The name Zion is interpreted by the Mormons as a place of safety or refuge. If this is true, then Zion National Park is aptly named. The park’s 229 square miles are a dramatic landscape of sculptured canyons and soaring cliffs, located at the junction of the Colorado Plateau, Great Basin, and Mojave Desert provinces. Only 150 miles from a very different kind of place — Las Vegas — Zion offers plenty of things to do for nature enthusiasts, including hiking trails that range from short jaunts to strenuous adventures.
Entrance fees: $20/vehicle for 7 days or $10/individual for 7 days
Visitor centers: Kolob Canyons and Zion Canyon visitor centers are open daily, except December 25.
Other services: Museum, lodge, and three campgrounds
Elongated shadows cross the floor of Zion Canyon in the early morning, while sunlight bathes the tops of massive sandstone towers. Mormon settlers gave these natural wonders biblical names, such as the Altar of Sacrifice, the Court of the Patriarchs, and Angels Landing. But even without these appropriately reverential names, the great figures, hulking 2,000 feet above the canyon floor, command our respect and awe. This narrow, curving gorge seems to cut through time itself.
Zion is a canyon of spectacular and enormous scale. Its perpendicular cliffs are nearly 3,000 feet high. Its great rock figures are imposing and monolithic, as are the monumental buttresses, deep hanging canyons, rock landings, and alcoves that have been gouged out of the cliff faces.
In contrast to this grandeur, the upper end of Zion Canyon, just a few miles away, is so narrow that two people standing side by side can touch both of the canyon’s rock walls. The canyon is so deep that the sun penetrates to its floor for only minutes each day.
Unlike other canyon parks — including Canyonlands, Bryce, and the Grand Canyon, where many visitors view the canyons from their rims — Zion draws visitors to its floor. From that vantage point, they look up at the stupendous perpendicular topography. Walking along the Virgin River, which created this scenic spectacle, park visitors gain a unique perspective on nature.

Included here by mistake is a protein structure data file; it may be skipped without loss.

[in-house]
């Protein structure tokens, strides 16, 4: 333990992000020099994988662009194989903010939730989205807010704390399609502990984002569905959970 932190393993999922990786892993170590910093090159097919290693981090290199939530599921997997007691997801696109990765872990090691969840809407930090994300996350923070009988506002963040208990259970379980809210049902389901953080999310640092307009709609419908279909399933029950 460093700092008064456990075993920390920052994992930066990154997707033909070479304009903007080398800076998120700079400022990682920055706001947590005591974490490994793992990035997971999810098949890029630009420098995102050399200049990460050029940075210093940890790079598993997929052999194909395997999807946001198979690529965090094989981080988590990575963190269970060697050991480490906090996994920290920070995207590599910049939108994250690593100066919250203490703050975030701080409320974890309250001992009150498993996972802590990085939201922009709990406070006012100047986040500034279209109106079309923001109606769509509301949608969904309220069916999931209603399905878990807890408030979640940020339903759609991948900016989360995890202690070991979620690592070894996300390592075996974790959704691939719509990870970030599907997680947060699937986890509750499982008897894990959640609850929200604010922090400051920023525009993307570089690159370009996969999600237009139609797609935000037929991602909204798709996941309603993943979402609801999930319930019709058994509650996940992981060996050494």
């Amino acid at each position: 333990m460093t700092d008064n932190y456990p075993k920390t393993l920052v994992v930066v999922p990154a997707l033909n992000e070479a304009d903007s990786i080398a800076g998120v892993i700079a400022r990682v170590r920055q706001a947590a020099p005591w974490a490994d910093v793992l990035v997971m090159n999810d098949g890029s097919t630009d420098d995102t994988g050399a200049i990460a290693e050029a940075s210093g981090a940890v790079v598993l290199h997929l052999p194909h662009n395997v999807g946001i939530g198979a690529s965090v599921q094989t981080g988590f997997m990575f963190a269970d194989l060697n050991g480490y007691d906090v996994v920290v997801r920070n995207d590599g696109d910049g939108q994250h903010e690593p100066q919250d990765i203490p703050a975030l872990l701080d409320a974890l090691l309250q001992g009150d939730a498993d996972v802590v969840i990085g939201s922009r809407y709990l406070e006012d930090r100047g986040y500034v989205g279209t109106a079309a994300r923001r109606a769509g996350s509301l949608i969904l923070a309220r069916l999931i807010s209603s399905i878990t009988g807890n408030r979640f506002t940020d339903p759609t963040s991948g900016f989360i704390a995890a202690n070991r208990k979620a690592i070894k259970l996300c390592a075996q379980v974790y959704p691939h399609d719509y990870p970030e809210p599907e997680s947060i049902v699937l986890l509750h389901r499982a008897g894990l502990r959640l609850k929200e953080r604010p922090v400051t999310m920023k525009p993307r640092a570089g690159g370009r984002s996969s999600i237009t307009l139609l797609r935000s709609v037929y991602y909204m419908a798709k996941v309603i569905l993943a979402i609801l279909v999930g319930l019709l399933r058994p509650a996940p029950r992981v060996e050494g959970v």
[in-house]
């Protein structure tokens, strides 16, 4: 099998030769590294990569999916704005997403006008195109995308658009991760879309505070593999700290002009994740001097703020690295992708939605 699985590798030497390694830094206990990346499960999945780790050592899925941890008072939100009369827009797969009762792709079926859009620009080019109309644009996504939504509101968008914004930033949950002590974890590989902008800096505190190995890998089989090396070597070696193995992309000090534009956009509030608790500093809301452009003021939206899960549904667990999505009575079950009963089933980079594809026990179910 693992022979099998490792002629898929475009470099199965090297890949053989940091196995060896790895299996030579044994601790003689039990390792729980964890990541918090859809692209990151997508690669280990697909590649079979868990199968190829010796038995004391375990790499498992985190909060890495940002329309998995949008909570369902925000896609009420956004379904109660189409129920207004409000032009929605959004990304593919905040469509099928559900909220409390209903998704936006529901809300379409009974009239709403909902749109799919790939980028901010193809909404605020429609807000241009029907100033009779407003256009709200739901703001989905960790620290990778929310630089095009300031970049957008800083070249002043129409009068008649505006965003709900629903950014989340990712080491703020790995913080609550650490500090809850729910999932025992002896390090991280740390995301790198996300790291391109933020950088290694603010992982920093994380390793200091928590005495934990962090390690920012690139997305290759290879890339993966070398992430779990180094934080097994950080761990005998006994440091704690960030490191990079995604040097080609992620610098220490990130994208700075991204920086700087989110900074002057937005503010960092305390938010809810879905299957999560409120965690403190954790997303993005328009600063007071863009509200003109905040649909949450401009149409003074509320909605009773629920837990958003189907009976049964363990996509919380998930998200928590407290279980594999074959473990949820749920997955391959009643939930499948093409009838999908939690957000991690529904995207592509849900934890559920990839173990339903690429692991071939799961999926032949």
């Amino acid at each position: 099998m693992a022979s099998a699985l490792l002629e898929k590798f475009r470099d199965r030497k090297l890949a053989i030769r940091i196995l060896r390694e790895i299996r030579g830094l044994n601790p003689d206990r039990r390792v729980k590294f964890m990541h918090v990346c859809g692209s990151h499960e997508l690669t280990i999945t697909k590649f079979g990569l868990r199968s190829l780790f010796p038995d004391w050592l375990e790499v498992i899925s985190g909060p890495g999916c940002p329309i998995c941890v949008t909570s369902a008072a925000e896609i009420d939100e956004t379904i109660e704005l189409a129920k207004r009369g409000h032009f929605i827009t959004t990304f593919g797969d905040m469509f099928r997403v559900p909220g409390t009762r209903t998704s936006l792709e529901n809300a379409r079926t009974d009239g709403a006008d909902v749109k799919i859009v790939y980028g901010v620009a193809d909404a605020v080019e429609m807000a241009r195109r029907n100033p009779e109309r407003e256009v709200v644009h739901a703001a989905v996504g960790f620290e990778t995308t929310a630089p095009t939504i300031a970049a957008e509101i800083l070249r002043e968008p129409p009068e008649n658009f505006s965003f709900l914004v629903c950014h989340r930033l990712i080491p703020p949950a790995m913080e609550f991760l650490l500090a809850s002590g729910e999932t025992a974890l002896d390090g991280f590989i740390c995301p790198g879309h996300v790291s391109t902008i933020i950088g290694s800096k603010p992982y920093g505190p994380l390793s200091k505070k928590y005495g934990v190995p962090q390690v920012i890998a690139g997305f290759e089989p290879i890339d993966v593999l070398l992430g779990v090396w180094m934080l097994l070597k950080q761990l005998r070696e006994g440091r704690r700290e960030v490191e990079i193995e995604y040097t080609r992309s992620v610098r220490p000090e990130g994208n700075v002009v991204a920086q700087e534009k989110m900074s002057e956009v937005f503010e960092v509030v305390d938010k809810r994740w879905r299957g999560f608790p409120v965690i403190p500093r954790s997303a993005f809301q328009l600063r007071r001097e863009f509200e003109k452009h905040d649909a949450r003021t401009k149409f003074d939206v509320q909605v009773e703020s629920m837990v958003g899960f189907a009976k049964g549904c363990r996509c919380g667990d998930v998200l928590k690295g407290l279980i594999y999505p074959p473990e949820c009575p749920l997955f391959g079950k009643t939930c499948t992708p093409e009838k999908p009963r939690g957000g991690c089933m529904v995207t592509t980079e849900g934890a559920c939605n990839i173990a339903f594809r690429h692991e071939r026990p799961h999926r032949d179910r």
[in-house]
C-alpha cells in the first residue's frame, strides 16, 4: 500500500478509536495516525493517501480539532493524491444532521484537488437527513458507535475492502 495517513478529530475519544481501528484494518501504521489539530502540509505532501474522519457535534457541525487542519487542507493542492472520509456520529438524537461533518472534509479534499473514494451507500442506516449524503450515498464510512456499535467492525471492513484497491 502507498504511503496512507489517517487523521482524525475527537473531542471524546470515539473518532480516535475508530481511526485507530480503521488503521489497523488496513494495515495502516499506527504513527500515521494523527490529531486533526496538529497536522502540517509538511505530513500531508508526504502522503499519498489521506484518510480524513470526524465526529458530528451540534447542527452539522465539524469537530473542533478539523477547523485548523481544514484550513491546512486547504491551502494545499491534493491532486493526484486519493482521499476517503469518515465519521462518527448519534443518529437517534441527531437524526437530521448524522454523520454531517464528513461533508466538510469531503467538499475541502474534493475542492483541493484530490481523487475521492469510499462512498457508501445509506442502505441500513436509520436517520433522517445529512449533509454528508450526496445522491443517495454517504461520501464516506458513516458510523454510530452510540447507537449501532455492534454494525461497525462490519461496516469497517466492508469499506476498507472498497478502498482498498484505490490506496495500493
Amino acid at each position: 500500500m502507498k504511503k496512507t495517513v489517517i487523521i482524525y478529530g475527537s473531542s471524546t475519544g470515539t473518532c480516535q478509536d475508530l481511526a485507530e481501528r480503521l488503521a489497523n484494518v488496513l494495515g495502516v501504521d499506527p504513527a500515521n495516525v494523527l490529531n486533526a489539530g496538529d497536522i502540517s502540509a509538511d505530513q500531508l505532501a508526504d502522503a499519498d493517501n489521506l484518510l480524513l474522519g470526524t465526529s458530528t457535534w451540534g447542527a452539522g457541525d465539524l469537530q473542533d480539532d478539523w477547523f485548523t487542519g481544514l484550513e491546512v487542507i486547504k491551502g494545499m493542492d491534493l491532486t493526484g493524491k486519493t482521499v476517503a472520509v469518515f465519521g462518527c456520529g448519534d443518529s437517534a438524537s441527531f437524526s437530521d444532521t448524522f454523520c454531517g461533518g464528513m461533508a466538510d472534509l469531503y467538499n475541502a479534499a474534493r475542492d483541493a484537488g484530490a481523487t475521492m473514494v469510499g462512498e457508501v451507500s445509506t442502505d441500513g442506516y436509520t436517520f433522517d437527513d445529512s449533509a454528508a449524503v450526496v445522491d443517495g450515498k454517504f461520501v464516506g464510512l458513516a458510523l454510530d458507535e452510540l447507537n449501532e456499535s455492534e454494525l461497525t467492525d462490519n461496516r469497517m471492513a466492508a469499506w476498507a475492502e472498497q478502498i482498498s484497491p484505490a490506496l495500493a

As they contemplate the great rock figures towering above them from the serenity of groves of Fremont cottonwood, willow, and box elder trees, which line the canyon floor, visitors feel the unusual serenity of this unique place. Here, only muted sounds interrupt the special reverence the canyon inspires: the song of a quail, water trickling down a side valley, or the wind blowing through the leaves.
A favorite for professional photographers, Zion National Park is a visual dream come true. The sheer canyon walls of time-scarred white limestone, red sandstone, and slickrock are adorned with plunging waterfalls, hanging gardens of golden columbine and green fern, and peaceful cottonwood groves, where the wild grass is allowed to grow very deep. There are tons of things to see, and you don’t want to miss the best. Here are the top six, can’t miss sites at Zion:
Much of the park consists of a forested plateau deeply incised with the tributaries of ancient watercourses, such as the North and East Forks of the Virgin River. Desert and semidesert vegetation prevails at lower elevations, with big-leafed sage, prickly pear cactus flats, and tangled patches of Gambel oak, Utah and Rocky Mountain juniper, and two-needled pinyon. Elsewhere, the park is thickly forested with fir, spruce, and aspen.
Hikers are bound to enjoy the selection of trails in Zion. Well-named Angels Landing is a rock pinnacle that rises 1,500 feet above the valley floor of the canyon. Visitors reach its airy and dangerous summit by following the West Rim Trail, one of the most beautiful trails in the western United States. The trail leads through a series of long switchbacks up the canyon wall to Refrigerator Canyon. Many people take a break in a glen of pine and maple before negotiating a series of steep switchbacks, called Walters Wiggles.
A narrow ridge leads to the summit of Angels Landing. The rock drops straight down on either side for more than 1,000 feet, but there are chains strung along the path and footholds cut into the rock to make the trail as safe as possible. The vista from the summit is well worth the effort. It is one of the grandest sights anywhere: a 360-degree view of Zion Canyon.
A huge rock monolith, called the Great White Throne, seems to be within a stone’s throw in one direction, and there is a startling view of what now appears to be a tiny Virgin River meandering through minuscule trees far below.
The must-take camera shots in one of America’s greatest national parks are truly endless. Here are the top four photo ops you can’t go home without a shot of:
This great canyon in the desert has drawn human visitors since ancient times. Archaeological remnants indicate that people lived in Zion Canyon as early as A.D. 500. They were probably wandering groups of weavers who hunted small game and gathered food in the area.
Later, the Anasazi settled more permanently in the southern end of the canyon, where they built pueblos and irrigation systems to water their crops of corn and beans. The Anasazi disappeared from the area abruptly during the 13th century.
Zion Canyon was sculptured over the course of a million years by the flowing waters of the Virgin River sifting down through layer after layer of the red and white Navajo sandstone that forms the canyon’s sheer walls.
The layers of sedimentary sandstone and limestone had been a desert 15 million years ago. Gradually, these layers were pushed upwards to form the 800-square-mile Markagunt Plateau. Then the Virgin River went to work carving out the monumental canyon. Drawn relentlessly by gravity, it slices its way through the rock down to the desert floor below.
Zion Canyon provides natural sights that have awed people for centuries. Plan a trip there and find out what all the fuss is about.